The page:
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Opinion: Jazz Chisholm Can Be the MLB’s Next Mainstream Superstar, Will Baseball Let Him?

NASSAU, BAHAMAS – Bahamian Major League baseball Jazz Chisholm’s ascent to superstar was cemented on Monday afternoon.



Jazz Chisholm 2023

NASSAU, BAHAMAS – Bahamian Major League baseball Jazz Chisholm’s ascent to superstar was cemented on Monday afternoon, when he  announced he would be on the next cover of the only Major League Baseball video game – MLB The Show 23 – in a hype video on his social media pages. 

There were no questions about Jazz’s popularity among fans as he received the most votes at his position for the all-star game. But his appearing on the cover of “The Show” has solidified his status as a bona-fide superstar in a game desperately looking for one. 

Baseball is a game driven by analytics, where teams’ neverending quest for brutal efficiency has led to a largely homogenous style of play across the league. Idiosyncratic playing styles have been replaced with a one-size-fits-all approach to the game which as, strangled the life out of it.

Add the fact that baseball players have to face violent, potentially fatal retribution in the form of a 100mph missile being aimed at their head for the egregious crime of having fun while playing a sport, and the game has become nigh-unwatchable.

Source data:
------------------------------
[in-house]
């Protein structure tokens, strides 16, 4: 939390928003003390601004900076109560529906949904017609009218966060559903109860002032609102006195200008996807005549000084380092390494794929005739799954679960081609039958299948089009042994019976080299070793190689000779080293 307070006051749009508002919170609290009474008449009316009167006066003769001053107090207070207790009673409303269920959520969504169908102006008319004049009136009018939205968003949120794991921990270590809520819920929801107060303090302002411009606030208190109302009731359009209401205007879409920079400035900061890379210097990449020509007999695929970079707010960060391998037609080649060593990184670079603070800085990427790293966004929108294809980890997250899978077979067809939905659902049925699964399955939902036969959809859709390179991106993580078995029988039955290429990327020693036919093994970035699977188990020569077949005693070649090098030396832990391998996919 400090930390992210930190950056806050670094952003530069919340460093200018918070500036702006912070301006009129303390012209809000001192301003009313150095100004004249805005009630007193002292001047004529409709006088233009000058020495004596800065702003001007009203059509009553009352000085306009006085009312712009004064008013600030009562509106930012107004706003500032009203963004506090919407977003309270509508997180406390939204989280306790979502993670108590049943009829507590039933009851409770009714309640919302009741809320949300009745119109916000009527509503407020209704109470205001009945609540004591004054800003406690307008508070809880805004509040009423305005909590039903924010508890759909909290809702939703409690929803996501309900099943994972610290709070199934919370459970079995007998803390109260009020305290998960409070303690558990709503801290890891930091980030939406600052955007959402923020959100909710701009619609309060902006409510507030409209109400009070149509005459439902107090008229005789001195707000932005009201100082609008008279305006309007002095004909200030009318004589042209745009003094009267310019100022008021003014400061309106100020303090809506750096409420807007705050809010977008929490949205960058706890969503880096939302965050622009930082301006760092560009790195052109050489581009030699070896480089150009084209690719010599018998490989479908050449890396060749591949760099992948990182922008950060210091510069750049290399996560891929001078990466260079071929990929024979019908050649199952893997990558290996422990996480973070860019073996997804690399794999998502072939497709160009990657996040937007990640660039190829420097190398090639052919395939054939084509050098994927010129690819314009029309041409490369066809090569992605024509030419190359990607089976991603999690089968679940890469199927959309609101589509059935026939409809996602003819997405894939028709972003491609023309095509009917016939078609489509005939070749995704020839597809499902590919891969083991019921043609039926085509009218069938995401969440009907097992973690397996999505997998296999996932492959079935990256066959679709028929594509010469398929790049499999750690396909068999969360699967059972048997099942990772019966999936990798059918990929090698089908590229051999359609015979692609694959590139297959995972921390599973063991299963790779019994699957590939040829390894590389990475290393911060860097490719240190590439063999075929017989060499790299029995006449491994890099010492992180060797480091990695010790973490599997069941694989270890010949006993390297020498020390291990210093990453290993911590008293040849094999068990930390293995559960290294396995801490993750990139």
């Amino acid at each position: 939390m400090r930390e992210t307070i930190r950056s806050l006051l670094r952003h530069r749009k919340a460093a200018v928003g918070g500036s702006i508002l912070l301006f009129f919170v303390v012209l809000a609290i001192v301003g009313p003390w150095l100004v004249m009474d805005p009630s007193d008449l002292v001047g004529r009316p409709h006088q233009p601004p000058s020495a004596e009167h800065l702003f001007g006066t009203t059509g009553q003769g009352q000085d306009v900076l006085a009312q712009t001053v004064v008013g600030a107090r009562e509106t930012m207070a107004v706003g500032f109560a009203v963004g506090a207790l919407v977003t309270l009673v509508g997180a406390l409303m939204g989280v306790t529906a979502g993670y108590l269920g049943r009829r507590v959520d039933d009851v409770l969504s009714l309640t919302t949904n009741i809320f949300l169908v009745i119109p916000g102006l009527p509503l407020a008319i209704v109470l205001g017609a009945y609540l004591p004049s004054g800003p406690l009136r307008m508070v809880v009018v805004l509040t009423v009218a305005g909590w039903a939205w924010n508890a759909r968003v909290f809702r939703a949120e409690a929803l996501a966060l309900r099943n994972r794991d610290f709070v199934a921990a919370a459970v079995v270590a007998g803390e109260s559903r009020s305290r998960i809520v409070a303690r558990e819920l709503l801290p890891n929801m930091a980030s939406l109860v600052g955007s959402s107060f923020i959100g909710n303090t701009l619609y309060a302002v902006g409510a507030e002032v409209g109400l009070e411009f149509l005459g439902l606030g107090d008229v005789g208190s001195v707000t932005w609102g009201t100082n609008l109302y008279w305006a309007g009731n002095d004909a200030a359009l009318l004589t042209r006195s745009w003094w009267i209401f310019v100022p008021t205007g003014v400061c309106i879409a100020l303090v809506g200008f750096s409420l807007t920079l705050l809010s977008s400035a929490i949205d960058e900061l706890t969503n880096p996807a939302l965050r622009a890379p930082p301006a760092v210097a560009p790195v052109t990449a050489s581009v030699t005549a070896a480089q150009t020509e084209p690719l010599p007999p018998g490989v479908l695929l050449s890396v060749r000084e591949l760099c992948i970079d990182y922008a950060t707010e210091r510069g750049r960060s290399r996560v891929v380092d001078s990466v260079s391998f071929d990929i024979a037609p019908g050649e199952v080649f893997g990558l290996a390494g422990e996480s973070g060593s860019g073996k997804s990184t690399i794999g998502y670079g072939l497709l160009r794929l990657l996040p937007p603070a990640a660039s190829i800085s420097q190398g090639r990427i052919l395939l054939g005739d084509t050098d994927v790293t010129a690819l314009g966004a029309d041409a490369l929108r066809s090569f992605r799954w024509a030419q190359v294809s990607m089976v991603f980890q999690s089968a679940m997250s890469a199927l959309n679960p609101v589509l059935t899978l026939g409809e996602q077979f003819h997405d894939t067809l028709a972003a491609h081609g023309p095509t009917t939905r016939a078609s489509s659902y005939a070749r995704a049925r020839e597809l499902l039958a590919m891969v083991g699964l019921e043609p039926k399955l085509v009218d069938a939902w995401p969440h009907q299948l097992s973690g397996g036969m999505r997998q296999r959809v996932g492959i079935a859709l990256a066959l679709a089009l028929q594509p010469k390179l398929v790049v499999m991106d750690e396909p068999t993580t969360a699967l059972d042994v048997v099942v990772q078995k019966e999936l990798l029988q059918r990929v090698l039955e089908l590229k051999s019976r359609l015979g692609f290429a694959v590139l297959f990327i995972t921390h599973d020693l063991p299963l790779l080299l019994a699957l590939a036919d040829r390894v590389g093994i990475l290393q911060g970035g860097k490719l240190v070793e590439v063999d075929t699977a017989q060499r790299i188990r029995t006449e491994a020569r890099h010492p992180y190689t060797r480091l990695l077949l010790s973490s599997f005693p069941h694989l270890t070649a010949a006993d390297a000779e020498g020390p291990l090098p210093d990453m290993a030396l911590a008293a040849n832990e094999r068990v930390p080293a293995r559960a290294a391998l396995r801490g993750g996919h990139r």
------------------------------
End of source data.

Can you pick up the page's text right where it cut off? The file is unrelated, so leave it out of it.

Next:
The game has been demoted from America’s national pastime to a regional game. As a result, there aren’t any Derek Jeters, Ken Griffey Jrs, or Ricky Hendersons. There are no crossover baseball stars.

The best baseball player of this generation is a guy who can walk through any airport without drawing so much as a glance, something that would seem ridiculous in the 1990s. Enter Jazz Chisolm with his blue hair, his hitting, his speed on the bases, his euro-step, his immaculate glovework and his exciting style of play. 

Jazz is an opportunity for baseball to course-correct its dwindling popularity. He can and more importantly, he should be the face of the game. Jazz has the ability and the personality that baseball hasn’t had since David Ortiz retired: A legitimate mainstream famous superstar. 

He obviously wants it, if he didn’t he wouldn’t die his hair blue or euro-step. It would be in the best interest of the game that it has a marketable, charming superstar. Baseball is well aware of this, so they put him on the cover of their only baseball games.

The big question is this:

Do the enforcers of baseball’s unwritten rules know this?